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Sunday, 1 October 2017

Vinyl diary, part 2: The Birthday Party

For a nerdish young music-obsessed Glaswegian in the late 70s and early 80s, the 'Lost Chord’ record shop had an almost mythical status. It was located in the bohemian West End, the part of town where poets, intellectuals, posh kids and people who played in bands hung out. If -like me- you lived on the dull south side, getting there required not only dedication, but an ability to decipher bus timetables which openly mocked the restrictive notions of linear time. Once inside that little shop, I’d spend hours fingering through rows of obscure or rare vinyl: rare imports, Japanese picture discs, bands I’d only read about in reviews and bizarre compilations of bands I’d never heard of; ‘Lost Chord’ had everything that the tragic obsessive might dream of. 

On one such visit, armed with all I had saved up from my shelf-packing job in a supermarket, I almost fainted when a flick-through one of the sections revealed a copy of ‘The Birthday Party’ by The Idle Race, an album I had been dreaming about for months. Having become a massive ELO fan, I was working my acquisitive way backwards through Jeff Lynne’s recorded catalogue. A previous visit to the shop had unearthed an American compilation of songs by The Move and, these being the days before the internet, I knew of Lynne’s first band, The Idle Race, only in mythical terms; their albums might have existed somewhere in the same way that Bigfoot might have existed somewhere.

I can't remember what I paid for it, but if the bored assistant with the long hair (they always had long hair) had asked for one of my kidneys, I would probably have considered it a bit of a bargain. But when I got the album home, it was not -to paraphrase PG Wodehouse- that I was underwhelmed by it, but I wasn’t exactly whelmed either. The issue was not so much that the songs were unlike either ELO or The Move, because there were times when you could clearly trace the musical lineage. It was more that they committed the sin of excessive frivolity. When you’re young and serious and you pay attention to what is said by the high priests of taste in the music press, there is perhaps nothing more heinous than music lacking in that quality beloved of immature males: heaviosity. And The Idle Race clearly lacked heaviosity. According to the New Wave Taliban, jolly-sounding tunes were OK, but only if (for example in the case of Talking Heads or XTC) there was perceived to be an ironic or subversive edge to the sound. The way that XTC, for instance, sang ‘Bap-ba-oo’ on ‘Radios in Motion’ with tongues firmly in cheek, was nothing like the way that, say, David Essex might have sang ‘Bap-ba-oo’. 

It bugged me somewhat that ‘The Birthday Party’ featured sound effects and vaudeville clips, as if it was some kind of novelty record. And as for the lyrics … who the hell writes songs about a man working as a skeleton on the ghost train, or a man in his thirties playing with children’s toys? Or how about a song about someone sitting in a tree? Consider, ladies and gentlemen of the jury, these lyrics as exhibit A:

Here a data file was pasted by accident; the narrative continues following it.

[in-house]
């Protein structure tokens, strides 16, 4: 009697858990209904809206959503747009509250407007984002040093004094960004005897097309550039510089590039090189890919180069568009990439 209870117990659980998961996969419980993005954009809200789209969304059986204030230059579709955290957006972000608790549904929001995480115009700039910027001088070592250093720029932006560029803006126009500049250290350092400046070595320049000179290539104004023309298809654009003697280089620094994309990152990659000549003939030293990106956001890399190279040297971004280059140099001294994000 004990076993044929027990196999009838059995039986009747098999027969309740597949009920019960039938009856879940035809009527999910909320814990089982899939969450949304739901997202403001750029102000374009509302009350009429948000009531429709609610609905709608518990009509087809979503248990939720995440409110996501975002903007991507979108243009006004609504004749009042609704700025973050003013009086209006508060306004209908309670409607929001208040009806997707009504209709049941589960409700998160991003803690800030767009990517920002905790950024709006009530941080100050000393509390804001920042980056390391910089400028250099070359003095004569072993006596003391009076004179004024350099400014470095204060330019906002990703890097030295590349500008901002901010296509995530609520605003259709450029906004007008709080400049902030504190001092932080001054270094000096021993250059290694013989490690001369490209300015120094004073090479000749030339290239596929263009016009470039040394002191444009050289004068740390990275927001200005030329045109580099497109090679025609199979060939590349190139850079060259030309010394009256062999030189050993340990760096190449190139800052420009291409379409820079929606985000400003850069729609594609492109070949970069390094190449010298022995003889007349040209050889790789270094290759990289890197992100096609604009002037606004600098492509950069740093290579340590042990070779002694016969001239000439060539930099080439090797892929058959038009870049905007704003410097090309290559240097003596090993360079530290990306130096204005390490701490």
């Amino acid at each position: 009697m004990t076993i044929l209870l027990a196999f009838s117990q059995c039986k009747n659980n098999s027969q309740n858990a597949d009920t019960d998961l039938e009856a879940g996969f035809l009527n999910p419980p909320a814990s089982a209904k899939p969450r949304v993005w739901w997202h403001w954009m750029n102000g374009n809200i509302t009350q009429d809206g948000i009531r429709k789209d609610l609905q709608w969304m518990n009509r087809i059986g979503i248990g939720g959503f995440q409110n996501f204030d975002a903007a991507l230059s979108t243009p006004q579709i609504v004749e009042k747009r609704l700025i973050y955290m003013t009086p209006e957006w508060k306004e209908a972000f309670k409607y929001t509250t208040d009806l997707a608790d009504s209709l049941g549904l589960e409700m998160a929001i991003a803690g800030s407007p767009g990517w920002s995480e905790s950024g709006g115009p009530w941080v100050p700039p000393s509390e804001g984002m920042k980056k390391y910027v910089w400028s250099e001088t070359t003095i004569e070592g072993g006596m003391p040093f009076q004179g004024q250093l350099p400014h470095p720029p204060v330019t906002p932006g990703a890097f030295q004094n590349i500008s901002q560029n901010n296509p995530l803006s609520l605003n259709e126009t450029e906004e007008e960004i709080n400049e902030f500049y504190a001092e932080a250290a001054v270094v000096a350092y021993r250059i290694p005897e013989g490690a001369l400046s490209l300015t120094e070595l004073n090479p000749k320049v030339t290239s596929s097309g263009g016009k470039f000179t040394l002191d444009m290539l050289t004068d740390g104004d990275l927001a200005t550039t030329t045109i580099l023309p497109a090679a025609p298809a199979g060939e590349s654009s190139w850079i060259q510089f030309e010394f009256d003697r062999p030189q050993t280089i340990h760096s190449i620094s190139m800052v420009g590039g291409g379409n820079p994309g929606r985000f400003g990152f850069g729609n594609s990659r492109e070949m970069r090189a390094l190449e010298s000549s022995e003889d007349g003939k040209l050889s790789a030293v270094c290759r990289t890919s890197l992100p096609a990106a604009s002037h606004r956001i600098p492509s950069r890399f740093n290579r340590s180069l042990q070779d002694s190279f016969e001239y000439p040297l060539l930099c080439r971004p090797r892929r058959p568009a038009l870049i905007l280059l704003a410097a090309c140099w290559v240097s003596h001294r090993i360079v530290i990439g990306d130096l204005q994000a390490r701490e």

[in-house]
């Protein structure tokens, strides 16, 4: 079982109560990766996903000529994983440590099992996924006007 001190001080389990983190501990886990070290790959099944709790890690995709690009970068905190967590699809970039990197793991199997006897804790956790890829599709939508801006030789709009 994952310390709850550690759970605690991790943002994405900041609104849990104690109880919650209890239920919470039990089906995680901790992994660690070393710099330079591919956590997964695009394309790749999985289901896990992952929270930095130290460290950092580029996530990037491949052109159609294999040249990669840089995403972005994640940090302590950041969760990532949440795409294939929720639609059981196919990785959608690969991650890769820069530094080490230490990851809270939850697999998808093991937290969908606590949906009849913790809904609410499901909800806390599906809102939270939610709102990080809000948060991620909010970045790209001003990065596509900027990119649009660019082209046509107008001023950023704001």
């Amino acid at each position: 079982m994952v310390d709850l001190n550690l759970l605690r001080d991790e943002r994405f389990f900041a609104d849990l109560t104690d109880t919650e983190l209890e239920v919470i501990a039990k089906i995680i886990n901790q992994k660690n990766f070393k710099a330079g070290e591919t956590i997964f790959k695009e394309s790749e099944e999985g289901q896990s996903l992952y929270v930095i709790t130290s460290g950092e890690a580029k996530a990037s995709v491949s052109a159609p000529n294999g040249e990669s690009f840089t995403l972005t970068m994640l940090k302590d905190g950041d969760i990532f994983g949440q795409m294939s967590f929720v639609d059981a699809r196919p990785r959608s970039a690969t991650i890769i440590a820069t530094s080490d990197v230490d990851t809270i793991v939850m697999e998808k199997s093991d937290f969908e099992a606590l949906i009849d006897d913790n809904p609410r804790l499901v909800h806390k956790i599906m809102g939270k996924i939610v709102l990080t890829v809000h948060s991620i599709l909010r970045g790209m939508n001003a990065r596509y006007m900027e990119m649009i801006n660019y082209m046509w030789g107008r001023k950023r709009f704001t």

I often sit alone up in a tree
Waving to the ones that wave at me
I think well just how stupid can they be
Waving to a man up in a tree?

What they don't know is I am counting them
I even count the ladies and the men
I put the numbers in my little book
And only me can ever have a look

What the hell was Jeff on about? Having been introduced to his work through the wondrously lush and tuneful album ‘A New World Record’, I struggled to connect this weird Jeff Lynne – that young bloke on the cover without a beard- with the one I knew and loved, the master orchestrator and symphonic tunemeister, the bearded musical genius behind ELO. 

But had I listened without prejudice, I would have noticed that some of the motifs that would make him famous years later were evident here in nascent form; lush strings, layered harmonies, beautiful melodies and deft chord changes. It took me a while to get over myself and appreciate that the songs were just fine; in fact, some of them were much better than fine. Despite the gimmickry and the music-hall jokes, it was obvious that even this beardless and callow young Jeff knew where the melody monkey lived.

There is a muscularity and vigour in the playing and production (courtesy of Eddie Offord and Gerald Chevin) which prevents even the most whimsical material from sounding effete. As you might expect, there is a strong Beatles influence, but there are also one or two nods to The Kinks (particularly on ‘Lucky Man’ and ‘Mrs. Ward’). ‘The lady who said she could fly’ is beautiful and melancholic, while ‘Morning Sunshine’ is a lovely psychedelic pop ballad which would anticipate some of Lynne’s future triumphs. ‘End of the Road’ is so unremittingly jolly and English that it sounds almost parodic; in fact, it is simply a song that comes from the age before irony, from the days before pop music became aware of itself. The great thing about material like this is that it is exactly what it appears to be.

Although they were well thought of by the music press in the late 60s, The Idle Race failed to make a significant commercial breakthrough, a factor which would surely have influenced Lynne’s decision to join The Move in 1970. Although this album is of its time, there are moments when ‘The Birthday Party’ manages to transcend the gloriously sunny and naïve era from which it emerged; as ever with Jeff Lynne’s music, it’s all about the tunes.

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